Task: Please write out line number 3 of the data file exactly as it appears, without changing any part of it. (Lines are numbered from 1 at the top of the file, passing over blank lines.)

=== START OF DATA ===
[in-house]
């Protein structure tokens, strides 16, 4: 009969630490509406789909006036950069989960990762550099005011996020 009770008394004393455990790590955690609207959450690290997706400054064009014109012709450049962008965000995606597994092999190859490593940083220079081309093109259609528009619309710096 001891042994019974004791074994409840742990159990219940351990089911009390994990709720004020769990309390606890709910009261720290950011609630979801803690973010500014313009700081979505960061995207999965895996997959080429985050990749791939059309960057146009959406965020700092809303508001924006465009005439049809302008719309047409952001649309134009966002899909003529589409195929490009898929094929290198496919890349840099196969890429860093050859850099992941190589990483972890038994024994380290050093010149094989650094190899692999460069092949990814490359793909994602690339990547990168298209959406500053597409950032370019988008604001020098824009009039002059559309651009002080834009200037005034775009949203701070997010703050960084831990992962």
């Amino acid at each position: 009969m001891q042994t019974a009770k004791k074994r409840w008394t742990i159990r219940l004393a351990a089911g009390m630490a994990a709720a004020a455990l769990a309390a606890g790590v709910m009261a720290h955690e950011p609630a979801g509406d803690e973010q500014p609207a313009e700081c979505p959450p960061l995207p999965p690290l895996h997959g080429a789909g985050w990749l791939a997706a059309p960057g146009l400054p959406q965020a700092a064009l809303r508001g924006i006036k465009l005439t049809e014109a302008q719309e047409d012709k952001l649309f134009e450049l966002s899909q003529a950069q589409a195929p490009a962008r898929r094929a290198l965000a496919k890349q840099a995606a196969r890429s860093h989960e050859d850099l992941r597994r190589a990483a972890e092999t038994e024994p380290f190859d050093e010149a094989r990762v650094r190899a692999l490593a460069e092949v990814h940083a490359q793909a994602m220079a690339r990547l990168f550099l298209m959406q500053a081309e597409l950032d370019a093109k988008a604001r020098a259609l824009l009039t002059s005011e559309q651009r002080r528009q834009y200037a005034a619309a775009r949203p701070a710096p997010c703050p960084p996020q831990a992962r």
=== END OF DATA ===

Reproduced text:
């Amino acid at each position: 009969m001891q042994t019974a009770k004791k074994r409840w008394t742990i159990r219940l004393a351990a089911g009390m630490a994990a709720a004020a455990l769990a309390a606890g790590v709910m009261a720290h955690e950011p609630a979801g509406d803690e973010q500014p609207a313009e700081c979505p959450p960061l995207p999965p690290l895996h997959g080429a789909g985050w990749l791939a997706a059309p960057g146009l400054p959406q965020a700092a064009l809303r508001g924006i006036k465009l005439t049809e014109a302008q719309e047409d012709k952001l649309f134009e450049l966002s899909q003529a950069q589409a195929p490009a962008r898929r094929a290198l965000a496919k890349q840099a995606a196969r890429s860093h989960e050859d850099l992941r597994r190589a990483a972890e092999t038994e024994p380290f190859d050093e010149a094989r990762v650094r190899a692999l490593a460069e092949v990814h940083a490359q793909a994602m220079a690339r990547l990168f550099l298209m959406q500053a081309e597409l950032d370019a093109k988008a604001r020098a259609l824009l009039t002059s005011e559309q651009r002080r528009q834009y200037a005034a619309a775009r949203p701070a710096p997010c703050p960084p996020q831990a992962r």